Change the format

SCHOOL AND UNIVERSITY CRICKET has to be recognised as the base of domestic cricket. A cricketer can survive only if he is educated as there is no guarantee that he will make it to the top. It's a serious issue that needs to be tackled.-K. RAMESH BABU

Fudging the age in junior cricket begins with the U-15 inter-state tournament. If the BCCI decides to have inter-school tournaments instead of the U-15 tournament, schools could be penalised for playing overaged boys.

Fudging the age is not a new phenomenon in Indian junior sport. It is a disease. As far as cricket is concerned, all remedial medical measures taken by the BCCI to determine whether the teenagers are really teenagers have proven futile. Not because the measures were found wanting, but simply because the zealous manipulations of ambitious parents proved too much.

Since the BCCI is distinctly unable to maintain a check on the players' parents, the only other feasible option is to initiate inter-school state tournaments like the ones that were played in the 1960s and 1970s.

Among those chosen to tour England with the India Under-19 team, some boys have not aged past 19 and have been playing junior cricket for more than five years. One of the players in the India A team selected for the Australian tour is declared as 17 years old. Yet, the same player toured Sri Lanka with the India Under-17 squad in 2003 as a 16-year-old!

One can't blame the national junior selectors for picking such boys as they are cleared in the bone tests conducted by the hospital approved by the BCCI, but if a boy claims to have aged only one year from 2003 to 2006, something is basically wrong somewhere.

There is one cricketer in Central Zone whose BCCI records state he was born in 1991 and yet he has been playing Under-22 for the past two years. If the 15-year-old boy is good enough to play Under-22, then why was he not picked for the India Under-19 team that played the World Cup?

People associated with junior cricket feel fudging the age begins with the Under-15 inter-state tournament. Once the age of the boy is shown as less at that time, things work in his favour as he gets an additional 3-4 years to play junior cricket. This affects the growth of players who are genuinely of the age they claim to be.

If the BCCI decides to have inter-school tournaments instead of the Under-15 tournament, schools could be penalised for playing overaged boys.

The BCCI at present insists on the submission of the birth certificate, but that can be easily manipulated. What can't be manipulated is the certificate a school gives for the first entry of a boy at the age of 4 or 5. That certificate is crucial to determining the age of a boy.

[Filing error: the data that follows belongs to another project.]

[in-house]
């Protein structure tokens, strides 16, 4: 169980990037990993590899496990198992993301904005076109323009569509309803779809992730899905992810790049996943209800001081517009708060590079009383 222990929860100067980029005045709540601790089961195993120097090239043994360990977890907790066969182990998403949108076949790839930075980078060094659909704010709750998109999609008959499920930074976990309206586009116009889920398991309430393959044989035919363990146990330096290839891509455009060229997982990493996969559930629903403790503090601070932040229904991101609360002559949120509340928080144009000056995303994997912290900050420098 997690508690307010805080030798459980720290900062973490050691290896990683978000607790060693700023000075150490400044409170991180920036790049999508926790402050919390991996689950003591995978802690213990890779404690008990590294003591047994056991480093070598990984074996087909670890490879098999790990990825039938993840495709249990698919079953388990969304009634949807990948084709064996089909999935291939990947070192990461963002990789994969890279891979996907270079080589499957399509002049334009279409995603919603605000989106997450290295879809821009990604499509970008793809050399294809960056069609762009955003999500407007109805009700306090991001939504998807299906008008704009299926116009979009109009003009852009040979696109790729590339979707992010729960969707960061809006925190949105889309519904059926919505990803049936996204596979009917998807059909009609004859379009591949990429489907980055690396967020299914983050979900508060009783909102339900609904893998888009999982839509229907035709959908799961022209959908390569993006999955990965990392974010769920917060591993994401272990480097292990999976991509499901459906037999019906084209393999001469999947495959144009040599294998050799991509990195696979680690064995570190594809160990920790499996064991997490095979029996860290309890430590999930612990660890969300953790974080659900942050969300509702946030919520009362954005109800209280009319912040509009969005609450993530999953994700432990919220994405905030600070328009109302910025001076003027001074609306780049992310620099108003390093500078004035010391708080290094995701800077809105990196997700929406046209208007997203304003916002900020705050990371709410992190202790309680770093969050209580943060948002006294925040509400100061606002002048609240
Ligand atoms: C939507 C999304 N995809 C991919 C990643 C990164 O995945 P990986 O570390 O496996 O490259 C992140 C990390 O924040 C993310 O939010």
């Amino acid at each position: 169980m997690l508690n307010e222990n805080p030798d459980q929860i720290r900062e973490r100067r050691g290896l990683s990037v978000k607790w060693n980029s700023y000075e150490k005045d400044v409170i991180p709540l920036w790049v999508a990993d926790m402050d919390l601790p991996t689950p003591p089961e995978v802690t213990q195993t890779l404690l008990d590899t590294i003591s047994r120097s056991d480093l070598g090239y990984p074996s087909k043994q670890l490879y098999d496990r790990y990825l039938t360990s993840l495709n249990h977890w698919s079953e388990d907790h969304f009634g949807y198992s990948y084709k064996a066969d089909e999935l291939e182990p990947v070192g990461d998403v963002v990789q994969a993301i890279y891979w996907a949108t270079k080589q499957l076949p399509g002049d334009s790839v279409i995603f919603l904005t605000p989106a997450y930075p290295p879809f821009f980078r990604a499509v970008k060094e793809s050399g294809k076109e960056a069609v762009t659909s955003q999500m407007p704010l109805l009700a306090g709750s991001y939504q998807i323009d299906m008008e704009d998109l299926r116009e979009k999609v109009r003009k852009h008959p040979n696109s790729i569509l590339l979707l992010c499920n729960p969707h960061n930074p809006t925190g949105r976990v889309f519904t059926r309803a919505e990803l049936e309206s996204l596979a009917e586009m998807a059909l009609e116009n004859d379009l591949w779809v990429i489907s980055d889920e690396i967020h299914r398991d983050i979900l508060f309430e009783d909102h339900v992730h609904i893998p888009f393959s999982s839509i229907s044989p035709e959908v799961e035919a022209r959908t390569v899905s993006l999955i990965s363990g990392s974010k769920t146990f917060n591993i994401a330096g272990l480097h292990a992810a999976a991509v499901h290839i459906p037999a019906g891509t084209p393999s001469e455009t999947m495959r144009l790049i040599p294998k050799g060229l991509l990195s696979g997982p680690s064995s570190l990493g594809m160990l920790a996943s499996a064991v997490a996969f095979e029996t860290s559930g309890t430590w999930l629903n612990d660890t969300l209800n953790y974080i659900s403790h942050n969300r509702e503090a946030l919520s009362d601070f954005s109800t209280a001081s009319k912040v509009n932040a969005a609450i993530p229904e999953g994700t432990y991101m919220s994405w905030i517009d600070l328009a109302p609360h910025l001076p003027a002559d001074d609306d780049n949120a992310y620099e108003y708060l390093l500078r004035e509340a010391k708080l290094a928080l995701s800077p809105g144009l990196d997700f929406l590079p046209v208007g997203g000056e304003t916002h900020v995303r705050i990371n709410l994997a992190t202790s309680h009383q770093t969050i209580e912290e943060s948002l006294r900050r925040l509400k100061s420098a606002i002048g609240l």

In the age groups tournament, only if a boy is a performer does the association-selectors-parents combination, in connivance, play him. It's all about winning the championship. Not that it won't happen in an inter-school tournament, but with the involvement of the BCCI, not many will take the risk of playing an overaged boy.

Former Indian schools batsman Vinay Lamba says that he always took pride in performing for his school. And, when he was picked for the All-India Schoolboys' team in 1965, his selection was welcomed by the staff and students of his school. It's a different feeling when one represents one's school, he said.

The other advantage is the likelihood of Indian cricket producing thinking cricketers through inter-school tournaments. The cricket culture would thus spread. Since it's not mandatory to attend school, we get to watch abusive culture in the age-group tournaments.

Something also needs to be done to enhance the standard of inter-university tournaments. Those playing in the Under-19 and Under-22 age group inter-state tournaments are unwilling to turn out for the universities because of poor facilities and a meagre daily allowance. But the moment the Mumbai Cricket Association decided to sponsor the Mumbai University, the Under-22 state players were willing to represent the university.

The decision to play the All-India Universities team in the Hemu Adhikari inter-academy tournament in Bangalore is commendable. But if the team also participates in the major tournaments in India, university cricket will definitely get a boost. School and university cricket has to be recognised as the base of domestic cricket. A cricketer can survive only if he is educated as there is no guarantee that he will make it to the top. It's a serious issue that needs to be tackled.